Avianca and Gol Merger to Create Broad South American Airline Group
Never a dull day in Latin American airline circles. Two of the region’s largest, Avianca and Gol, plan to merge and create a pan-South American aviation group along with budget competitors Sky Airline and Viva Air.
Two of South America’s largest airlines, Avianca and Gol, plan to combine to create a European-style aviation holding company to dominate air travel in Latin America.
The new group, Abra, would own Avianca, Gol, and Viva Air outright, as well as a minority share of Chile’s Sky Airline under the plan unveiled on Wednesday. Abra would rival Latam Airlines Group, currently Latin America’s largest, in the market but break with its competitor’s single-brand strategy by maintaining — for now — each airline subsidiary’s independent management and branding.
The Abra announcement comes less than two weeks after Avianca and Viva announced plans to merge while continuing to operate as separate airlines.
“Abra will provide a platform for the operating airlines to further reduce costs, achieve greater economies of scale, continue to operate a state-of-the-art fleet of aircraft, and continue to expand their routes, services, product offerings, and loyalty programs,” group Chairman Roberto Kriete said during a briefing Wednesday.
Across its four airlines, Abra operated 21 percent of the passenger capacity in Latin America during the year ending in May, according to Cirium schedules. Latam operated nearly 24 percent. Abra would have a leading position in the important Brazil, Colombia, and Peru markets.
Abra would operate a varied fleet of aircraft centered on Airbus models. Avianca, Sky, and Viva all primarily fly Airbus A320-family jets, while Gol is an all-Boeing 737 operator. Avianca also has Boeing 787s for long-haul routes.
Bradesco BBI analyst Victor Mizusaki said in a research note Wednesday that the proposed deal was positive for Gol, which is almost exclusively a domestic airline in Brazil. The combination could also create “significant synergy opportunities” across the four airlines.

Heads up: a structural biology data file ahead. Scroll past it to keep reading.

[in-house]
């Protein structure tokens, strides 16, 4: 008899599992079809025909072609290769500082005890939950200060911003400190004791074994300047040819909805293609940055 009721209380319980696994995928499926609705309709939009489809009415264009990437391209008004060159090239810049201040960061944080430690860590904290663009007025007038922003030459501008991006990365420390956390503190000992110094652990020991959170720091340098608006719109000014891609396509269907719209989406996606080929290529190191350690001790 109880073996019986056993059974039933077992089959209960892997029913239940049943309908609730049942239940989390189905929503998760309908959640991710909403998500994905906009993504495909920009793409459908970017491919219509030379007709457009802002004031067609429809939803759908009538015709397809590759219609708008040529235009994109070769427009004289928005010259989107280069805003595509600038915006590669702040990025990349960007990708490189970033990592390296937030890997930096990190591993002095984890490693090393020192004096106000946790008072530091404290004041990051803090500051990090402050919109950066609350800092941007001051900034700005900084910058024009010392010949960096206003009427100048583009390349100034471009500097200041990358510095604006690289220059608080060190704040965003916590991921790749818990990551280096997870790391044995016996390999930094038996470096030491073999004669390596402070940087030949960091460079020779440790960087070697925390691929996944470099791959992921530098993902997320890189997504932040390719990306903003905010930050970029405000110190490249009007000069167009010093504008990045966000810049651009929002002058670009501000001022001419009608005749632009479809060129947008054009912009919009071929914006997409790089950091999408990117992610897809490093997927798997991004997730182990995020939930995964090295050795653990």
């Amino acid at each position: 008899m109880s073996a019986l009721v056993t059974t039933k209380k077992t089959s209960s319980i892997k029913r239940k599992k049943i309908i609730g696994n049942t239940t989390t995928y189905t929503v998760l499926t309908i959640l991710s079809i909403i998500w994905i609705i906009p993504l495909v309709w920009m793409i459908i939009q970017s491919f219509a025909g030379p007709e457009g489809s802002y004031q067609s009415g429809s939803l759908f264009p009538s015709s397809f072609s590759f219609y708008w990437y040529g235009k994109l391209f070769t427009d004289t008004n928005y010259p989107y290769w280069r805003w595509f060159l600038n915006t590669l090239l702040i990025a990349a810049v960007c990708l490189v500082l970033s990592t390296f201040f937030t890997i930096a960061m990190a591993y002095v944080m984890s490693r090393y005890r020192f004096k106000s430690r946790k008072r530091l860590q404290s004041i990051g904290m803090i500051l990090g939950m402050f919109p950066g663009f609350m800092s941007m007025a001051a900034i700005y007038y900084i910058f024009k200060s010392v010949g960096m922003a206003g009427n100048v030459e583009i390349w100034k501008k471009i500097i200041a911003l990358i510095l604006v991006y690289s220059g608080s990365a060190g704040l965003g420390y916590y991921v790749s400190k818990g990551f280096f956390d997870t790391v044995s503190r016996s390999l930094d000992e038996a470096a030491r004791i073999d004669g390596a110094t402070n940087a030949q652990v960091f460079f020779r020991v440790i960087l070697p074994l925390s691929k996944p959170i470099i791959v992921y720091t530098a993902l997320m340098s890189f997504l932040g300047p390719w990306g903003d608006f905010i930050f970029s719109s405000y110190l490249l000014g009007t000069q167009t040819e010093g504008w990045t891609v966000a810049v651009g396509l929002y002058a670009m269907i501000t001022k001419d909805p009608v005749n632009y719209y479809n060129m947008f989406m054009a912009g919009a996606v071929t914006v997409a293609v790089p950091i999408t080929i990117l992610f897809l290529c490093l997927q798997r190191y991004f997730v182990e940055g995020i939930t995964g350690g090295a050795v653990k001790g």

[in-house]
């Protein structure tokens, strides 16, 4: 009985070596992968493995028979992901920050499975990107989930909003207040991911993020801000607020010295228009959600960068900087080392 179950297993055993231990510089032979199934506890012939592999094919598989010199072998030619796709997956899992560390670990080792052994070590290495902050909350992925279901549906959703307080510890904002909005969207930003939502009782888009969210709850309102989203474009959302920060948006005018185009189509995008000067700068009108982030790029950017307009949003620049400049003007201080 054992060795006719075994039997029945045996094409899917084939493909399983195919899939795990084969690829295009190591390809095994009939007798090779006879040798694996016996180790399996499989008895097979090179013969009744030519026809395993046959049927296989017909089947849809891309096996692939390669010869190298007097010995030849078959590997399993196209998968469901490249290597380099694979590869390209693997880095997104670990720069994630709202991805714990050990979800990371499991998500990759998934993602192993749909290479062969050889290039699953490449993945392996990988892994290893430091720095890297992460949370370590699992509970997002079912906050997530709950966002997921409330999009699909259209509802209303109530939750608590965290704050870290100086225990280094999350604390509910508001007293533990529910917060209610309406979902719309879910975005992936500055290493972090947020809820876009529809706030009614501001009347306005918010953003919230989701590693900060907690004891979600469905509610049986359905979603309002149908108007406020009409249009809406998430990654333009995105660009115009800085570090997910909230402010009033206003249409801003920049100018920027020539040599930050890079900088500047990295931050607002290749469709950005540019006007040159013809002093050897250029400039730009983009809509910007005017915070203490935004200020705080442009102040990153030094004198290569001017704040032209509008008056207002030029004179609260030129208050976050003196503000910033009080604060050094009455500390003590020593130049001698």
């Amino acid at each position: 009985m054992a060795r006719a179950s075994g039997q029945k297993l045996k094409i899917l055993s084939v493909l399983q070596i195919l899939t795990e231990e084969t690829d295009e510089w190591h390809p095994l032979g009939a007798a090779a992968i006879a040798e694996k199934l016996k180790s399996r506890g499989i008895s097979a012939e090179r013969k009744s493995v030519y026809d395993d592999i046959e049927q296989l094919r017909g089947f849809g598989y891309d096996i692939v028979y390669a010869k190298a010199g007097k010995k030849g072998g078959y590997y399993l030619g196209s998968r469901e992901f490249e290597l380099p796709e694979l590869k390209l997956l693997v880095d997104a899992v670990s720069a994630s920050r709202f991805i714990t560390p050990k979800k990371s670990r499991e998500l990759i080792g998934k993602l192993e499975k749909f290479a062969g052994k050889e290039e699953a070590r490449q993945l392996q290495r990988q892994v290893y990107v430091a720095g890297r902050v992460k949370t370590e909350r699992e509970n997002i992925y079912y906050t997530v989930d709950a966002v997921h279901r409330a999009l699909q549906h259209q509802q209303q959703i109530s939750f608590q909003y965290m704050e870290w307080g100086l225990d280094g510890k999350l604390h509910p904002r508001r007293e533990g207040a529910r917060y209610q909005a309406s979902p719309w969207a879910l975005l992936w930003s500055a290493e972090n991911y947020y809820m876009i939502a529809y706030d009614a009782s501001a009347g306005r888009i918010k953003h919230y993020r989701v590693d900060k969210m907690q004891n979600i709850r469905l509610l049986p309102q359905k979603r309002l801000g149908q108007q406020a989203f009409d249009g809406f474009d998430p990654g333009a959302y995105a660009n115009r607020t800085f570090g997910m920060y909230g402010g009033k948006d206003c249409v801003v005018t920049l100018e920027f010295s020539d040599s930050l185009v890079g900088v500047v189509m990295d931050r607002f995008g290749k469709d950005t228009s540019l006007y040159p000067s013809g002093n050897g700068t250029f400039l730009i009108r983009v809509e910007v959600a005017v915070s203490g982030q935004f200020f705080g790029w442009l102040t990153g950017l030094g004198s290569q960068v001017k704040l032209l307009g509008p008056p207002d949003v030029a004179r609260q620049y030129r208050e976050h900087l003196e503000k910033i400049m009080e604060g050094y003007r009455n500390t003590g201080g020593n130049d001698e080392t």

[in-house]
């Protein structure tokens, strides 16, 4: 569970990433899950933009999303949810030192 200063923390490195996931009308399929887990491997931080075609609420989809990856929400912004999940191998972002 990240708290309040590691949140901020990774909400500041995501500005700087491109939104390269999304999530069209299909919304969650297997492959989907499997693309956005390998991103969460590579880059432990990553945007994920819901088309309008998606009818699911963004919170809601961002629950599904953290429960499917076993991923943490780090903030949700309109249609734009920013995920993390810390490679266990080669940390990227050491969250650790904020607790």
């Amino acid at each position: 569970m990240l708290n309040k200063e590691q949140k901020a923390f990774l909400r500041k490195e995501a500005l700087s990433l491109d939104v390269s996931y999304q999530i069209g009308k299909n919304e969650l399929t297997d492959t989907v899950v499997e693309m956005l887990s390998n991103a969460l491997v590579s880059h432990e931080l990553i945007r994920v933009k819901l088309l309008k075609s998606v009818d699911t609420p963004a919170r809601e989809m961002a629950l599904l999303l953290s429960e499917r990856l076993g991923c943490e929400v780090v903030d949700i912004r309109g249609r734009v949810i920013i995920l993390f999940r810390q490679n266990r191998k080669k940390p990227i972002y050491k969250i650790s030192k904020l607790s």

European airlines have successfully consolidated under a holding company structure similar to Abra’s proposal. Air France-KLM, International Airlines Group, and the Lufthansa Group all own multiple individual airline brands but benefit from economies of scale and other synergies through their larger group structures. Previously in Latin America, both Avianca and Latam grew through acquisitions in which they unified operations under a single brand but maintained individual operating airlines in each country.
“Everybody is looking for additional synergies, [and] cooperations,” Gol CEO Paulo Kakinoff said in March. He added that, in his view, many synergies could be achieved without a “full merger.”
Kriete and Abra CEO Constantino de Oliveira Junior, who founded Gol in 2001, emphasized Wednesday that the deal would create growth opportunities for all four airlines. This will include expansion into new markets for each airline, as well as new international long-haul and cargo opportunities.
One unanswered question Wednesday was Abra’s partnership strategy. Avianca has close ties with United Airlines, and Gol with American Airlines. United owns a 16.4 percent stake in Avianca, and American a 5.2 percent stake in Gol. Neither Kriete nor Junior commented on the group’s alliance plans.
Financial details of the proposed combination and creation of Abra also were not disclosed.
Avianca CEO Adrian Neuhauser and Gol Chief Financial Offier Richard Lark will become co-presidents of Abra once the deal closes. They will continue their current positions at their respective airlines.
Abra plans to close purchases of Avianca, Gol, Sky, and Viva under the new group structure in the second half of the year. The deal is subject to certain regulatory approvals.
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